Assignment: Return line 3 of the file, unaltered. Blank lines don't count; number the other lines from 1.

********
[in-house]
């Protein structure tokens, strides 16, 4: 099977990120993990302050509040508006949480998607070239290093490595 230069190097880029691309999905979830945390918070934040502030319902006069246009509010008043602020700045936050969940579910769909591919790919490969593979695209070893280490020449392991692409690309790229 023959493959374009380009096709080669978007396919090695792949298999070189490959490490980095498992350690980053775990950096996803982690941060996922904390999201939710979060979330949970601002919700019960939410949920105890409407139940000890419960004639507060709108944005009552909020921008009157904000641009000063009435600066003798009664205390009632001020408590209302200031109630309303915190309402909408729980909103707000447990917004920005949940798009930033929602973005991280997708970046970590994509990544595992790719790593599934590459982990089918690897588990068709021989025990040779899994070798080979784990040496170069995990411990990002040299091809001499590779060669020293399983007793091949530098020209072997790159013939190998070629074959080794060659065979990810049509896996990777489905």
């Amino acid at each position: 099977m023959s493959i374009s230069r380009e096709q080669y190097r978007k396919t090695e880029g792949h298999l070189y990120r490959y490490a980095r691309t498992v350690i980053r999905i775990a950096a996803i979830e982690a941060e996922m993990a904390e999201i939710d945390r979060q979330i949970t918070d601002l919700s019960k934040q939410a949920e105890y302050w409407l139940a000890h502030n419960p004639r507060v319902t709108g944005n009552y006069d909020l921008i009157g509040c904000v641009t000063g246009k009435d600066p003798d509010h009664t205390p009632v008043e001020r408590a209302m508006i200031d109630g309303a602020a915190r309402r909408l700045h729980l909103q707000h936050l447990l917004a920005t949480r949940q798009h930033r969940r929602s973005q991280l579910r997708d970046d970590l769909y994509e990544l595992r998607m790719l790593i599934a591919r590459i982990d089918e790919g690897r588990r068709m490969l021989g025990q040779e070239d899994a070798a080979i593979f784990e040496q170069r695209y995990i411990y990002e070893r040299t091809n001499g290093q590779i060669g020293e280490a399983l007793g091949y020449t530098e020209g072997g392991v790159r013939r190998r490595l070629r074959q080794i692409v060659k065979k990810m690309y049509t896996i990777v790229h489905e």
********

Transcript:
């Amino acid at each position: 099977m023959s493959i374009s230069r380009e096709q080669y190097r978007k396919t090695e880029g792949h298999l070189y990120r490959y490490a980095r691309t498992v350690i980053r999905i775990a950096a996803i979830e982690a941060e996922m993990a904390e999201i939710d945390r979060q979330i949970t918070d601002l919700s019960k934040q939410a949920e105890y302050w409407l139940a000890h502030n419960p004639r507060v319902t709108g944005n009552y006069d909020l921008i009157g509040c904000v641009t000063g246009k009435d600066p003798d509010h009664t205390p009632v008043e001020r408590a209302m508006i200031d109630g309303a602020a915190r309402r909408l700045h729980l909103q707000h936050l447990l917004a920005t949480r949940q798009h930033r969940r929602s973005q991280l579910r997708d970046d970590l769909y994509e990544l595992r998607m790719l790593i599934a591919r590459i982990d089918e790919g690897r588990r068709m490969l021989g025990q040779e070239d899994a070798a080979i593979f784990e040496q170069r695209y995990i411990y990002e070893r040299t091809n001499g290093q590779i060669g020293e280490a399983l007793g091949y020449t530098e020209g072997g392991v790159r013939r190998r490595l070629r074959q080794i692409v060659k065979k990810m690309y049509t896996i990777v790229h489905e």